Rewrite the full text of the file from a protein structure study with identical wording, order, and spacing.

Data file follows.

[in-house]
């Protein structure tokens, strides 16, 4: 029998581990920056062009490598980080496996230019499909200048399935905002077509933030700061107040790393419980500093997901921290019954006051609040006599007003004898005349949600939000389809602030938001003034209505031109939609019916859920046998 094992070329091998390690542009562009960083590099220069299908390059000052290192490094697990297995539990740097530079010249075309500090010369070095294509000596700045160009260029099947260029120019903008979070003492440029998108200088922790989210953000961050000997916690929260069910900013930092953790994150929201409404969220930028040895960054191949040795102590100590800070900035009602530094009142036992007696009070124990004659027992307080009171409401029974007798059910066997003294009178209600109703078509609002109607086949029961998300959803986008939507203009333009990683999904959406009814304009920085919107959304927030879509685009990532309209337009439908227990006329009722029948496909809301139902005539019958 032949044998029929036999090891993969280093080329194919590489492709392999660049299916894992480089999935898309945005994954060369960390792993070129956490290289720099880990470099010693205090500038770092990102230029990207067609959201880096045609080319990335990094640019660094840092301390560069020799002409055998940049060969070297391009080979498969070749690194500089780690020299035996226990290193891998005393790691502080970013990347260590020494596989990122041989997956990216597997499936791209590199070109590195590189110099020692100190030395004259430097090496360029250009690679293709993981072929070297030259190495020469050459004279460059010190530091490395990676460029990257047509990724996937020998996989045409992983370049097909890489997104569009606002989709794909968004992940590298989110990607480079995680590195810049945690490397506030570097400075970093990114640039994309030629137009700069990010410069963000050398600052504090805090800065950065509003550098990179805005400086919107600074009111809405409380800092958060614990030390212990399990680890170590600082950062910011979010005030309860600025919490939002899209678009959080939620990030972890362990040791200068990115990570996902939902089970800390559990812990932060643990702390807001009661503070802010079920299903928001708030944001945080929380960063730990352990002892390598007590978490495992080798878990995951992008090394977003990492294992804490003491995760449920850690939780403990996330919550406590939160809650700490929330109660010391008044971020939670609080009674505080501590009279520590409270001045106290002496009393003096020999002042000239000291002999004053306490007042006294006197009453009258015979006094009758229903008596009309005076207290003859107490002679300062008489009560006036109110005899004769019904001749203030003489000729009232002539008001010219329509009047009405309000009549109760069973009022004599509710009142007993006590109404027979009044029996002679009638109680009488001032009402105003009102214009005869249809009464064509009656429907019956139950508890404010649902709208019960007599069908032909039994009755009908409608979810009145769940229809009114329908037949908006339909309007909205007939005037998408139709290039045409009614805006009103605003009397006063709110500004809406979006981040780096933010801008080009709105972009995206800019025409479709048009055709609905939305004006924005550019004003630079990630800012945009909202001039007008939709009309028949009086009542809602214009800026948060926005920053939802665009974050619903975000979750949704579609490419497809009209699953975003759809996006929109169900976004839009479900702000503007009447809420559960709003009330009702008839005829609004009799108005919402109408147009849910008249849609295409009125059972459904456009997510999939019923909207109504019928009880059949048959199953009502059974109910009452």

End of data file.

[in-house]
């Protein structure tokens, strides 16, 4: 029998581990920056062009490598980080496996230019499909200048399935905002077509933030700061107040790393419980500093997901921290019954006051609040006599007003004898005349949600939000389809602030938001003034209505031109939609019916859920046998 094992070329091998390690542009562009960083590099220069299908390059000052290192490094697990297995539990740097530079010249075309500090010369070095294509000596700045160009260029099947260029120019903008979070003492440029998108200088922790989210953000961050000997916690929260069910900013930092953790994150929201409404969220930028040895960054191949040795102590100590800070900035009602530094009142036992007696009070124990004659027992307080009171409401029974007798059910066997003294009178209600109703078509609002109607086949029961998300959803986008939507203009333009990683999904959406009814304009920085919107959304927030879509685009990532309209337009439908227990006329009722029948496909809301139902005539019958 032949044998029929036999090891993969280093080329194919590489492709392999660049299916894992480089999935898309945005994954060369960390792993070129956490290289720099880990470099010693205090500038770092990102230029990207067609959201880096045609080319990335990094640019660094840092301390560069020799002409055998940049060969070297391009080979498969070749690194500089780690020299035996226990290193891998005393790691502080970013990347260590020494596989990122041989997956990216597997499936791209590199070109590195590189110099020692100190030395004259430097090496360029250009690679293709993981072929070297030259190495020469050459004279460059010190530091490395990676460029990257047509990724996937020998996989045409992983370049097909890489997104569009606002989709794909968004992940590298989110990607480079995680590195810049945690490397506030570097400075970093990114640039994309030629137009700069990010410069963000050398600052504090805090800065950065509003550098990179805005400086919107600074009111809405409380800092958060614990030390212990399990680890170590600082950062910011979010005030309860600025919490939002899209678009959080939620990030972890362990040791200068990115990570996902939902089970800390559990812990932060643990702390807001009661503070802010079920299903928001708030944001945080929380960063730990352990002892390598007590978490495992080798878990995951992008090394977003990492294992804490003491995760449920850690939780403990996330919550406590939160809650700490929330109660010391008044971020939670609080009674505080501590009279520590409270001045106290002496009393003096020999002042000239000291002999004053306490007042006294006197009453009258015979006094009758229903008596009309005076207290003859107490002679300062008489009560006036109110005899004769019904001749203030003489000729009232002539008001010219329509009047009405309000009549109760069973009022004599509710009142007993006590109404027979009044029996002679009638109680009488001032009402105003009102214009005869249809009464064509009656429907019956139950508890404010649902709208019960007599069908032909039994009755009908409608979810009145769940229809009114329908037949908006339909309007909205007939005037998408139709290039045409009614805006009103605003009397006063709110500004809406979006981040780096933010801008080009709105972009995206800019025409479709048009055709609905939305004006924005550019004003630079990630800012945009909202001039007008939709009309028949009086009542809602214009800026948060926005920053939802665009974050619903975000979750949704579609490419497809009209699953975003759809996006929109169900976004839009479900702000503007009447809420559960709003009330009702008839005829609004009799108005919402109408147009849910008249849609295409009125059972459904456009997510999939019923909207109504019928009880059949048959199953009502059974109910009452």